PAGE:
Argentina Faces ‘Biggest Sanction Imposed by a US Court’ In YPF Expropriation Case

The trial that has begun in New York could see Argentina obliged to pay up to $16 billion to Burford Capital over the expropriation of the company in 2012

Argentina Faces ‘Biggest Sanction Imposed by a US Court’ In YPF Expropriation Case.
July 27, 2023 | 12:40 PM

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Buenos Aires — A trial has begun in federal court in New York to determine how much Argentina’s state-owned oil and gas company YPF owes investors after its nationalization, and which could signal a victory for Burford Capital Ltd., a litigation funder that financed an investor lawsuit against Argentina and which won a favorable ruling in March.

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During this week’s three-day trial in front of Judge Loretta A. Preska, Argentina and the investors will present their arguments regarding the amount of the award. Burford said in an April statement that the award could be worth more than $7.5 billion.

The three-day process over the expropriation of the oil company in 2012 could result in an award of between $4.99 billion and $16.1 billion, but which will depend on the applicable interest rate decided by the judge.

“Why is the trial so important? Because of the $16.1 billion that Argentina could pay for the expropriation of YPF, $7.6 billion depend on the applicable interest rate that Judge Preska will decide: between 0 and 8%,” economist Sebastián Maril posted on social networks on Tuesday.


It is “the largest economic sentence against a sovereign country in the history of US courts,” he added.

An adverse ruling for YPF

On March 31, the judge of the Southern District of New York, Loretta Preska, ruled against Argentina in the lawsuit brought by Burford Capital over the nationalization of YPF in 2012. After eight years of litigation, she ruled that Argentina - and not the company - should pay compensation after arguing that the plaintiffs were entitled to a summary judgment for breach of contract.

The judge also determined that the amount of compensation to be paid would be decided in a new judicial proceeding, arguing that it had not been possible to determine the date on which the country activated the takeover bid for the company.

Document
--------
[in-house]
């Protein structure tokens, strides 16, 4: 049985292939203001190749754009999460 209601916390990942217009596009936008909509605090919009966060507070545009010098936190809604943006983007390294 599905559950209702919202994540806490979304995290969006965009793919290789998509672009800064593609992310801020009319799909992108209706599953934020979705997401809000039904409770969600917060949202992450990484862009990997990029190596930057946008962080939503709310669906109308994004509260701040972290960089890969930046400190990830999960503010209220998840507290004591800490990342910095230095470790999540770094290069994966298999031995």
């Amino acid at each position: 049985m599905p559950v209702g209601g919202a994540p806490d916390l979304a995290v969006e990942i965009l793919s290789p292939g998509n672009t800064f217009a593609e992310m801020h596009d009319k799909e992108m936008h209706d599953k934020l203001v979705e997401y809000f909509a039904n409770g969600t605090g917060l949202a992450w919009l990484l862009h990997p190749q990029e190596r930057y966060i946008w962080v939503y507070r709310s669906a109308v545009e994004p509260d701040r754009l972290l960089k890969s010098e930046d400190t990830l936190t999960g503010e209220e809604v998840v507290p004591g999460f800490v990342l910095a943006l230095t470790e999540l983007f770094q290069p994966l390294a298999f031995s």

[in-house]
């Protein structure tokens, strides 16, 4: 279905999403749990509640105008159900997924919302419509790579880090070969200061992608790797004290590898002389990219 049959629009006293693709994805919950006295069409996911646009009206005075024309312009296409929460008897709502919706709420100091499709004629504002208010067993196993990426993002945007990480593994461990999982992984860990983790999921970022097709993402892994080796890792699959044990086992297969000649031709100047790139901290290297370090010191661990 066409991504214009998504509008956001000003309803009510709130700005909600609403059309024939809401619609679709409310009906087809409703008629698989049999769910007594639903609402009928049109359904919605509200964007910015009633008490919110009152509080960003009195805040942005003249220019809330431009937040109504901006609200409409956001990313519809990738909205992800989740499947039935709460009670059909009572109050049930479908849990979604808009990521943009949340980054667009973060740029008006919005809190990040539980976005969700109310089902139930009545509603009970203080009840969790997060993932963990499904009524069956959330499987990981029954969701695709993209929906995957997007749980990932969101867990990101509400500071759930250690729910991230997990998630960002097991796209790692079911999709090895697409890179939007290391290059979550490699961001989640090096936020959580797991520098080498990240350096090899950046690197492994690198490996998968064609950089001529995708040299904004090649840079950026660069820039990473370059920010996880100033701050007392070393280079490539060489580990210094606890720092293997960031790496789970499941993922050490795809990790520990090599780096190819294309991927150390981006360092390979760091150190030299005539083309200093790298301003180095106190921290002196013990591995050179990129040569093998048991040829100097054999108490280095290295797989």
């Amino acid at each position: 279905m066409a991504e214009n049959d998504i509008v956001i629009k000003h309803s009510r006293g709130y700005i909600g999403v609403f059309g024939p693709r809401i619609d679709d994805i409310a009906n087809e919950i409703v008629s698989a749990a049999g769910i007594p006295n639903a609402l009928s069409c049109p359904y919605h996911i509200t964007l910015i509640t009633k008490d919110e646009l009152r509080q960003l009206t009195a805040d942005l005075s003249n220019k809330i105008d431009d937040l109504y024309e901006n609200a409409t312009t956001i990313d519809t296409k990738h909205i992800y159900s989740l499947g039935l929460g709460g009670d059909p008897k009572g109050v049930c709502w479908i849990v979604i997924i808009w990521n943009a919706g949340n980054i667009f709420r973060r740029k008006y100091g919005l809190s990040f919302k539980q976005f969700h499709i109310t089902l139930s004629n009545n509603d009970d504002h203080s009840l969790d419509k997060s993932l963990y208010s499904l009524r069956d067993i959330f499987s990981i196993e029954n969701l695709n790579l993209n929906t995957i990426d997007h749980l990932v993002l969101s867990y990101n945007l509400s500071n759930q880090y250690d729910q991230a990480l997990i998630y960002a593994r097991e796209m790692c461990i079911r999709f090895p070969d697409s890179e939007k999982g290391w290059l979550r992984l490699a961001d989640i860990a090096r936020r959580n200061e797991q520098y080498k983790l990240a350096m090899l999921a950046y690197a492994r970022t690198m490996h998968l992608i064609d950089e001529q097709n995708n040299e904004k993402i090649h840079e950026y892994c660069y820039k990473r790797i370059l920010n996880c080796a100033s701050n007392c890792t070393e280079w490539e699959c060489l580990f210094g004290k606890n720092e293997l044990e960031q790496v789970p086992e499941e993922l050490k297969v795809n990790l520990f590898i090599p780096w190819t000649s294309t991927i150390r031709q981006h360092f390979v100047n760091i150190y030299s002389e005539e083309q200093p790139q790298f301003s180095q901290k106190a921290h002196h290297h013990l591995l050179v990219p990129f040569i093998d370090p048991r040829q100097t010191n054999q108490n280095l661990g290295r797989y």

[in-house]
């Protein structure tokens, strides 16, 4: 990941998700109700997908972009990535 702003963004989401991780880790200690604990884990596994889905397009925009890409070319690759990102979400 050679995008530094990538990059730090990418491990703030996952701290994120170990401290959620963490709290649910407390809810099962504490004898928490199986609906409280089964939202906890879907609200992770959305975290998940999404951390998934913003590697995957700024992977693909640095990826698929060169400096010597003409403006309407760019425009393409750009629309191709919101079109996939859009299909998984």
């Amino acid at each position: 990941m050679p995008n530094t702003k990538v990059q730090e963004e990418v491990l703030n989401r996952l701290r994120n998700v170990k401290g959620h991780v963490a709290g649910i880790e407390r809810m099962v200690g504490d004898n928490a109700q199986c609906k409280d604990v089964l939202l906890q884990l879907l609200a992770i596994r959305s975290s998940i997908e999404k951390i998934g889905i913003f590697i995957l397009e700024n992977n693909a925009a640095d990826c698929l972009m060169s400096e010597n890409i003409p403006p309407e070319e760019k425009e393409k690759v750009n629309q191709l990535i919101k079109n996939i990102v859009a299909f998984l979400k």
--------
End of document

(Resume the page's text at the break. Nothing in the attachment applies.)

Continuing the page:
During the three-day process, Judge Preska, who replaced Thomas Griesa in the New York courts, will hear both parties before defining the amount to be paid. To a large extent, the difference will depend on the interest rate applicable for the delays, and the date on which it is determined that the country took control of YPF’s shares.

Burford bought the rights to litigate the expropriation of YPF from the Petersen Group, a shareholder of the oil company.

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How the expropriation played out

In 2012, the Argentine government expropriated 51% of the shares of YPF that belonged to Spanish energy company Repsol. The decision was made by then president Cristina Fernández de Kirchner, who said the objective was for the state to control the company in order to guarantee the country’s energy self-sufficiency.

The expropriation was carried out by declaring YPF as a company of public utility subject to expropriation.


The operation was controversial and generated a diplomatic crisis between Argentina and Spain, since the Spanish government considered this action as an aggression against its interests. For its part, the Argentine government argued that Repsol had not invested enough in YPF and had not fulfilled its commitments to increase oil and gas production.

As part of the expropriation, Argentina paid $5 billion compensation to Repsol.

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